Subaru just announced last Friday that they will not build a new WRX STI for this generation, so we have to say that sucks bad. Enthusiasts everywhere are wringing their hands and crying foul because the car rally car for the street that they were hoping to get isn't going to happen. There was pretty much zero indication that this would happen, and car sites everywhere were speculating what kind of of power would come from a new STI. Furthermore, WRX lovers were hoping the STI would also look better than the new WRX.
Subaru officially stated that it has ceased development of the internal-combustion engine for its WRX STI. The last STI delivered 310 horsepower and 290 lb-ft of torque from its turbocharged 2.0-liter flat four-cylinder engine, and it was a hoot to wring out. The new WRX gets mixed reviews, mostly because of its paltry 3-horsepower increase and its rather unattractive looks. So, news of the death of the STI comes as a tough pill to swallow for most of us.
What the brand wants to do is to make way for electrification of its halo car. It wants to move to a new generation of powertrain, and its future performance cars have to meet changes in the market, as well as evolving regulations and requirements for greenhouse gasses, zero emissions vehicles, and Corporate Average Fuel Economy. We can only assume this means the next WRX STI will be electrified. How weird would that be?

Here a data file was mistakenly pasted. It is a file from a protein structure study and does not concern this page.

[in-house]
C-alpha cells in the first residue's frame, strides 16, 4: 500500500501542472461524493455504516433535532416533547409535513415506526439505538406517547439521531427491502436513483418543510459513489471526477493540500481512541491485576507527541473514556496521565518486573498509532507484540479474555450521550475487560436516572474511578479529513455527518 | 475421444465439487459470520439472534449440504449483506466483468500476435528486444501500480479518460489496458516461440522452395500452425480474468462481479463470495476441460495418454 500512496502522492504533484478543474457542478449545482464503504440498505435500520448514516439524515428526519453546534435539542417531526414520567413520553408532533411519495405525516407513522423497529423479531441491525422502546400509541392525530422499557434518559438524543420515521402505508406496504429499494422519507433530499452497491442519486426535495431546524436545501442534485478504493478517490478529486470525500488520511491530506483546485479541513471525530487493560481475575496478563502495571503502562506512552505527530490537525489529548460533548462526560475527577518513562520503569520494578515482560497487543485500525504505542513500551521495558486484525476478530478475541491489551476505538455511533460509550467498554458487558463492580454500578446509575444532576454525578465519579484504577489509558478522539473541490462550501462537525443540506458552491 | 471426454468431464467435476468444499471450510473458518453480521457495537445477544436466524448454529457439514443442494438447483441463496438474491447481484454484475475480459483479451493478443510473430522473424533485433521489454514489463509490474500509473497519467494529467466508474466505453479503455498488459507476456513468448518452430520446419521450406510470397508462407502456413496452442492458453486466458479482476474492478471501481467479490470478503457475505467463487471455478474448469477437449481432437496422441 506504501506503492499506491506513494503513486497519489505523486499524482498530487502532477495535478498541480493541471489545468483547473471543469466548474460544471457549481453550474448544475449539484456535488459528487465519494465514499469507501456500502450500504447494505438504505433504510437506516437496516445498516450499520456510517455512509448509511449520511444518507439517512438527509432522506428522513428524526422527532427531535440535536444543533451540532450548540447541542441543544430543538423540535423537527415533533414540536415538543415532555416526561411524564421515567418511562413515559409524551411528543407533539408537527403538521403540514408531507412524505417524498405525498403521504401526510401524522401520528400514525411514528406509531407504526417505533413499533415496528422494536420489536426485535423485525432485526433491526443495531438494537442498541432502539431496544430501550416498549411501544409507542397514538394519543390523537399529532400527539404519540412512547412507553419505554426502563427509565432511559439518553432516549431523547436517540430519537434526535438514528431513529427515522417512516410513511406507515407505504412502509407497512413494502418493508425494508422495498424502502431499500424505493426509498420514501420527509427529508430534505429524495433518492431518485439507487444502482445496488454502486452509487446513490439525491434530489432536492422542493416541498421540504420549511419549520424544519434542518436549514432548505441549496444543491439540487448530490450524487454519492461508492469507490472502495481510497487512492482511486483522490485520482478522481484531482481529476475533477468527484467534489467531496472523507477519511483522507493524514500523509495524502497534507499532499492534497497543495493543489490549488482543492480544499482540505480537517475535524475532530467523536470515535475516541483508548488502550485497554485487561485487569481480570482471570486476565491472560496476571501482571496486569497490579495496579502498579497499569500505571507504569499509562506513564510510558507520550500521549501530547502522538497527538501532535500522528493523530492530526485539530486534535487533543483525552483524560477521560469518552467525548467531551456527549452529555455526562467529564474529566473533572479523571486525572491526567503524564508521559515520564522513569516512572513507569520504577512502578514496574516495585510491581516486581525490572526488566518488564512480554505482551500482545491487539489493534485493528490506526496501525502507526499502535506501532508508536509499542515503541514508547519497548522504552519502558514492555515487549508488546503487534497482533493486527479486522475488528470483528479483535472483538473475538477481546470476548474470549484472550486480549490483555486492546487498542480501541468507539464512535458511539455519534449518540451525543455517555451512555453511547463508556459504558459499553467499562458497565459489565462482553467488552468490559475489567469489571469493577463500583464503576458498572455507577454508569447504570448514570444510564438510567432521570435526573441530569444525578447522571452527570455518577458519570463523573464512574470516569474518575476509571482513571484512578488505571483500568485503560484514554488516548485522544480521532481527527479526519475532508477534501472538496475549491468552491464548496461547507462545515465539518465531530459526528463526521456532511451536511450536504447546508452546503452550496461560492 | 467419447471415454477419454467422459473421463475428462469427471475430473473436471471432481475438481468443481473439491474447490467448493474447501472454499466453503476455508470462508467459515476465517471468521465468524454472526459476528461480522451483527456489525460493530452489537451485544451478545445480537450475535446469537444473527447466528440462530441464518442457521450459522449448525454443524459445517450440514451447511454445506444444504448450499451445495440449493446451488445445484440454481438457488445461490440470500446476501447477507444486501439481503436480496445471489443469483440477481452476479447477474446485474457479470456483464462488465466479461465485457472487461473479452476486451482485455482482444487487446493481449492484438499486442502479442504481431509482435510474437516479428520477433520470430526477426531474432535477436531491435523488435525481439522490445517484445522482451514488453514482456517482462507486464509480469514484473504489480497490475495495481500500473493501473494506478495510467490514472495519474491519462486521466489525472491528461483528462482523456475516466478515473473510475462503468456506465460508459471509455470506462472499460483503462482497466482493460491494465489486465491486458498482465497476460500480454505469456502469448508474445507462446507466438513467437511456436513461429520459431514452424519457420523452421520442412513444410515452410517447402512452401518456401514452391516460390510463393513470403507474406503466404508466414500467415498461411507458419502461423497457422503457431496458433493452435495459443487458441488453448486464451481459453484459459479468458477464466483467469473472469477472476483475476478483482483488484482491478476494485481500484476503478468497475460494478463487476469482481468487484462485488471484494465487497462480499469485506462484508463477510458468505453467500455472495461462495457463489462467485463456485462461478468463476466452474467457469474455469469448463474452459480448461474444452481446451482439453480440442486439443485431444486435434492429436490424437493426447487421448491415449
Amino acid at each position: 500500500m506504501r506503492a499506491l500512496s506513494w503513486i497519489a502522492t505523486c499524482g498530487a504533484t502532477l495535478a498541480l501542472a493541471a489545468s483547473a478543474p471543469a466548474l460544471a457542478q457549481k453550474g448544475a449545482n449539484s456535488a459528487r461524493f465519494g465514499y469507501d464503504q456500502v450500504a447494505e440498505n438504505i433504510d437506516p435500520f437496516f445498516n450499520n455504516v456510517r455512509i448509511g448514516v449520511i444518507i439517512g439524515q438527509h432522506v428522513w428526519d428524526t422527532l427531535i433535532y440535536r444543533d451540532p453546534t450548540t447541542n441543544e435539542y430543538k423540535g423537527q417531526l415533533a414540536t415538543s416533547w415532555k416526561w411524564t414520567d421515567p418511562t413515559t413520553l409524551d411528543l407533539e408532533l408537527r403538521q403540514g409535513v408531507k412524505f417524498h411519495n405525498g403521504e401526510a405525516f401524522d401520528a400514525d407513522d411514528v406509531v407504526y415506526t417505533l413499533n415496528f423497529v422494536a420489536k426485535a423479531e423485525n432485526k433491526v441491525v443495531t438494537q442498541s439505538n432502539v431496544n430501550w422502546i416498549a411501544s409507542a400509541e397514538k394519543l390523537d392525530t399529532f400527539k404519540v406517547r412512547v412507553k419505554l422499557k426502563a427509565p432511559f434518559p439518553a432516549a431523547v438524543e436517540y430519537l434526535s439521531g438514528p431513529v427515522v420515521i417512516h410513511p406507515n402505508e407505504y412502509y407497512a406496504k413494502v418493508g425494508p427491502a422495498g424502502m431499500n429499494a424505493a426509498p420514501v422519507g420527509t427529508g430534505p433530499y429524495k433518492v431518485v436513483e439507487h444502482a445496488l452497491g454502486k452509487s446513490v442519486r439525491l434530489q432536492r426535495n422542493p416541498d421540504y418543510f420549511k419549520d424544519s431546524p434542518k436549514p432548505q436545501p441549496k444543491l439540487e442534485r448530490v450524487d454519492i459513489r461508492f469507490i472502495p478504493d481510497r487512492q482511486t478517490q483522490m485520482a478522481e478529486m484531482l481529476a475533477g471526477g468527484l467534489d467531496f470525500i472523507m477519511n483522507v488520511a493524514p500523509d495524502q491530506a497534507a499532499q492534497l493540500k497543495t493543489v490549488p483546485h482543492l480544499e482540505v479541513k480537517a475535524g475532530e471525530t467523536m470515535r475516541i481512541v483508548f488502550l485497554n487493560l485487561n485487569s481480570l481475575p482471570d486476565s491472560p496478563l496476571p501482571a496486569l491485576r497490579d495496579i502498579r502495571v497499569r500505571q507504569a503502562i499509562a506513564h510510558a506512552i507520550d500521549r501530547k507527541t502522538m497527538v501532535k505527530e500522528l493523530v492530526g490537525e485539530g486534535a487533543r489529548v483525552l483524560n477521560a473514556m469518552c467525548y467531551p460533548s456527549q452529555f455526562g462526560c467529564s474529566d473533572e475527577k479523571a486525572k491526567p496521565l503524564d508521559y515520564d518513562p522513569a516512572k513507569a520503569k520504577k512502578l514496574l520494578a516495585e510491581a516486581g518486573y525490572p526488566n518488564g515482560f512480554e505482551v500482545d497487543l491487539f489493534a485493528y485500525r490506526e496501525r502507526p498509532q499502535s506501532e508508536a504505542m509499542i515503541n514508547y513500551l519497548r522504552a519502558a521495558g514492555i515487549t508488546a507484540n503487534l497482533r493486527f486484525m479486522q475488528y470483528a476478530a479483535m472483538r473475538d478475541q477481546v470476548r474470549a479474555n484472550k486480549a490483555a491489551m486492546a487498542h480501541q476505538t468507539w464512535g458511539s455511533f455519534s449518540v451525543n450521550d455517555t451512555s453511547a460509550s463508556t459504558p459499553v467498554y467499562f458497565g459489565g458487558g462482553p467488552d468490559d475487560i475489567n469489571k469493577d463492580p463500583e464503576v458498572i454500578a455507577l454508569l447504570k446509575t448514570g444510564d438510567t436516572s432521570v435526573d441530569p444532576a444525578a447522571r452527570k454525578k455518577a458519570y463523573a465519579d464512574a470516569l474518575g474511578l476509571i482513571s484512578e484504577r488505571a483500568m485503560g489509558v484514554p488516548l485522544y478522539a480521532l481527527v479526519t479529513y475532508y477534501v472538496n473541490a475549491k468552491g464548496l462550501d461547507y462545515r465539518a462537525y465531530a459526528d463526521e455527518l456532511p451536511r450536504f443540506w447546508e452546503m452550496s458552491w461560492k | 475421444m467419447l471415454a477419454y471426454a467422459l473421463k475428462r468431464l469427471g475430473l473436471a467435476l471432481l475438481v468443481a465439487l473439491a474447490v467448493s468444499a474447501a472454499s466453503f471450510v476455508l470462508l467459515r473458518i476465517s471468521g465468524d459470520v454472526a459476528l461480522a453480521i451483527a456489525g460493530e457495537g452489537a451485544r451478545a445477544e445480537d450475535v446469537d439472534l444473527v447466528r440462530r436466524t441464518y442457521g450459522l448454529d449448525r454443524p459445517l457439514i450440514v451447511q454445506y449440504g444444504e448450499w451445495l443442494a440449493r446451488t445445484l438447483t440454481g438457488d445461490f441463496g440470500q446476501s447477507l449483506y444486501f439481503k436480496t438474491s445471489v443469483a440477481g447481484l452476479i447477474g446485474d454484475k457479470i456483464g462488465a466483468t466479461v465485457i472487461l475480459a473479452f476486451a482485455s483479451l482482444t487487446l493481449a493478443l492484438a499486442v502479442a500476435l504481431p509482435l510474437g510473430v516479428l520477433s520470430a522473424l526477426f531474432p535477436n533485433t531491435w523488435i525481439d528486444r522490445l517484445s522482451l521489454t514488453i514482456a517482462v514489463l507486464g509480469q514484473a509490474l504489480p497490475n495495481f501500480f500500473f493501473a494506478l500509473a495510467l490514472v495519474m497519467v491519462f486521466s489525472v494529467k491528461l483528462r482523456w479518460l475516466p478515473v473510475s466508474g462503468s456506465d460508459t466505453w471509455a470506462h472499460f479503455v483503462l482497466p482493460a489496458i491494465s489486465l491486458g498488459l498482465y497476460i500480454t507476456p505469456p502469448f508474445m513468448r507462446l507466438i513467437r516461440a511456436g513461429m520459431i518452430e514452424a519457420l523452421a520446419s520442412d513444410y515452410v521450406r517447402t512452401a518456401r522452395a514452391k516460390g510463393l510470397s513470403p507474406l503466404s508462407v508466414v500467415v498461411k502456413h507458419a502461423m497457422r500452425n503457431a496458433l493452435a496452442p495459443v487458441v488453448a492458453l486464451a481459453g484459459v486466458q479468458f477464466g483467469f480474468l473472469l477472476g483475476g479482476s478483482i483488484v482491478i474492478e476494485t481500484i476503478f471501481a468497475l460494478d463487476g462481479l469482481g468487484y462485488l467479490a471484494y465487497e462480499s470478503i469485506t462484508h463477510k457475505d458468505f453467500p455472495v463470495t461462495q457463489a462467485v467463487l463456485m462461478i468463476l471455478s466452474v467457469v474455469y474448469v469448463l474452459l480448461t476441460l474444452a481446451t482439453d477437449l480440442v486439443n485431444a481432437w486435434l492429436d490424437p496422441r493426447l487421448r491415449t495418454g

It's unlikely that the brand will do away with the WRX STI altogether since it represents the pinnacle of the brand's performance cars, and it matters amongst driving enthusiasts. But more and more manufacturers are investing in electrification, and it only makes sense. But the gas-lover in us makes us lament the ability to extract as much as possible out of a turbo four with a stick. Combined with the fact that there are really only two remaining all-wheel drive manual transmission sporty cars left (the WRX and the VW Golf R), it's sad to find out that the STI isn't going to happen for this generation.
We know our fair share of folks who were waiting in the wings for the new STI, but it now appears they'll either have to settle for the standard WRX, opt for the Golf R, or get something used. The fact that the top trim WRX for 2022 has a CVT as its only transmission adds insult to injury. While we might not agree with what Subaru is doing with its venerable WRX (and STI), we get that the regulations and the almighty dollar play bigger roles than we would like.